OS of the future and universal version control

Hello all,

New projects are in full swing and we’re getting ready for our first lab summit of this year at the end of next month! In this dispatch, we wanted to spotlight the work of Alexander Obenauer who’s been a Researcher-in-Residence with us since last year and introduce our new research project, in case you’ve missed Adam and Geoffrey’s posts on X.

OLLOS and Workbench by Alexander Obenauer

Alexander Obenauer is exploring how the future of personal computing could better serve people’s lives. You might remember Alexander from the Embark project, where he joined the malleable software team to address the limitations of modern siloed apps. In his independent research, Alexander is questioning today’s operating systems and exploring the OS of the future.

Adopting a new app is the only way for most people to get new interfaces and features into their personal computing environments. This presents users with a funny challenge: surveying pre-made apps for the ones that, hopefully, match the way they think and work. But this is a surprisingly arduous process because apps often operate on their own silo of data, and they present a new, separate environment which must be learned and adopted. When that doesn’t work, people are stuck trying to use software that doesn’t think or work the way they do.

Alexander has been exploring the concept of an “itemized” OS, one that allows users to construct their own environment. In such an OS all of your digital things — emails, todos, notes, reminders, webpages, podcast episodes, and so forth — are “items” that sit in one, local graph. Users are then able to create new interfaces with the items that matter in their lives and work, or introduce items that bring new functionality to their overall environment (such as having a reminder item which can be added to any other item).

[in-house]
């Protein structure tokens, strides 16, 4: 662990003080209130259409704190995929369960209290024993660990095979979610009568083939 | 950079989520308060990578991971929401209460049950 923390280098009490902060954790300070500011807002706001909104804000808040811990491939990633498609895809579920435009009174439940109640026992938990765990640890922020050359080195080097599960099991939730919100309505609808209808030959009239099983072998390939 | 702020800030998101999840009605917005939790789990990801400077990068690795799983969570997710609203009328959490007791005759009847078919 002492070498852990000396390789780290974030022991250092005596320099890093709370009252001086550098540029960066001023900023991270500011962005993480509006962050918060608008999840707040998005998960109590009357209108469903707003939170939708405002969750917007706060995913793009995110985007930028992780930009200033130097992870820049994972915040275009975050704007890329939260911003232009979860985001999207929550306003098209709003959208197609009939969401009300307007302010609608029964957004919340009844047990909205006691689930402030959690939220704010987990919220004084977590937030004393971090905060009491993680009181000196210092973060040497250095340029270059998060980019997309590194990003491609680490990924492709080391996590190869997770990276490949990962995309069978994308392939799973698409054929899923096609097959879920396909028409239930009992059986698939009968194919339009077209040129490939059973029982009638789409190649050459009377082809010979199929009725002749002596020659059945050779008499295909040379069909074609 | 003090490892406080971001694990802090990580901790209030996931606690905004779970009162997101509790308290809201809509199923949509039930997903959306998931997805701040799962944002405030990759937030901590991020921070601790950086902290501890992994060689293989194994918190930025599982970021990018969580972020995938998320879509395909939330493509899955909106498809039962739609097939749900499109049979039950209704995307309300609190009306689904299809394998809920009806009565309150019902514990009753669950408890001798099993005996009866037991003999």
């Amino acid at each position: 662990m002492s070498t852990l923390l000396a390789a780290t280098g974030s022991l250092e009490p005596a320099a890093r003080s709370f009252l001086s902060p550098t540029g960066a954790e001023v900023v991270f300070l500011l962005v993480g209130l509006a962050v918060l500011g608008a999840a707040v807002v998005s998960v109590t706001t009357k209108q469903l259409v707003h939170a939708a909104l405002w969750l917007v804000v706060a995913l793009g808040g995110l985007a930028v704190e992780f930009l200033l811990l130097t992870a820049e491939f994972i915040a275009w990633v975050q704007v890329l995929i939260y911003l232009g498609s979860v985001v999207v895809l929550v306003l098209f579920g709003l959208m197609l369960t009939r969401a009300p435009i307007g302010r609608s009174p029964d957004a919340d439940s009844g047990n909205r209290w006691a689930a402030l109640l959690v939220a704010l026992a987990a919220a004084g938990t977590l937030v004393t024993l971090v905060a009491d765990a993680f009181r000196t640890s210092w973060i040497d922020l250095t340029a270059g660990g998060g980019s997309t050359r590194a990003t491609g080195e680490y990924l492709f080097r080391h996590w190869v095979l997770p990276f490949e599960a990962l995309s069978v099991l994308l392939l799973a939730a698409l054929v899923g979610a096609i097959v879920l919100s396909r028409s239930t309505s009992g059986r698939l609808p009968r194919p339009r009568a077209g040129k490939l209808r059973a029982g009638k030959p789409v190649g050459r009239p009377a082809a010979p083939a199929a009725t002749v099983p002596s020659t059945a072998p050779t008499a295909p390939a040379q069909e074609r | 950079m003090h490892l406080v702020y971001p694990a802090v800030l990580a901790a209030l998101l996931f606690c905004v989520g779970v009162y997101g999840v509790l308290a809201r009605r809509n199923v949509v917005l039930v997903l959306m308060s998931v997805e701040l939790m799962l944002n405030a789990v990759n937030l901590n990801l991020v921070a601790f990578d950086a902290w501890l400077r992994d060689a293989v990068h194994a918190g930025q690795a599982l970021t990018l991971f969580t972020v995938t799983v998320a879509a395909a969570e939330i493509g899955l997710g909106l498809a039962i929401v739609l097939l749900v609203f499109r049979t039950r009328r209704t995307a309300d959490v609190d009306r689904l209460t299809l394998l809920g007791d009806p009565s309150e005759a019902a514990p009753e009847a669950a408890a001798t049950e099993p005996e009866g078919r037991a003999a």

Screenshot of OLLOS, showing items of different types.
Screenshot of OLLOS, showing items of different types.

OLLOS, one of Alexander’s recent experiments, is an interface that uses time as an organizing principle. Having all of your items organized on one timeline gives you a new dimension of context, as much of our digital things are related to each other by time. A meeting with a colleague involves a calendar event, a related note and maybe a follow-up email. In OLLOS, the temporal association is a benefit of the system. He recently published an essay in which he discusses designing, building, and living in OLLOS for several years, with details on how the design and concept evolved, what future work it points to for timeline interfaces and the OS of the future, and some reflection on personal interfaces like it. Read the essay here.

Workbench, his next project, allows anyone to build personal interfaces on top of the item store that powered OLLOS. This project aims to improve our understanding of the kinds of personal interfaces people want to build and the impact that living in personal interfaces has on people’s lives and work.

Universal version control

The creative process is all about iteration: trying out alternatives, seeing a progression over time, or discussing changes with our collaborators.

Different disciplines use different tools to explore variations, for example:

Last year, we took inspiration from these versioning systems and built an experimental text editor for writers. We think the core concepts in Upwelling are promising and transferable to other creative domains.

So now, we’re continuing this line of work with version control for writing and beyond. We believe that simple, powerful, universal version control tools could help creative people in many fields work and collaborate more effectively. Perhaps this version control could one day be built into the storage layer of your OS!

Geoffrey Litt, Paul Sonnetag, Max Schoening, Peter van Hardenberg, and Adam Wiggins have started building prototypes to test this idea in our new research project, codenamed Patchwork. Follow the work-in-progress posts in the Patchwork lab notebook.

What’s a few more open tabs?

Till next time!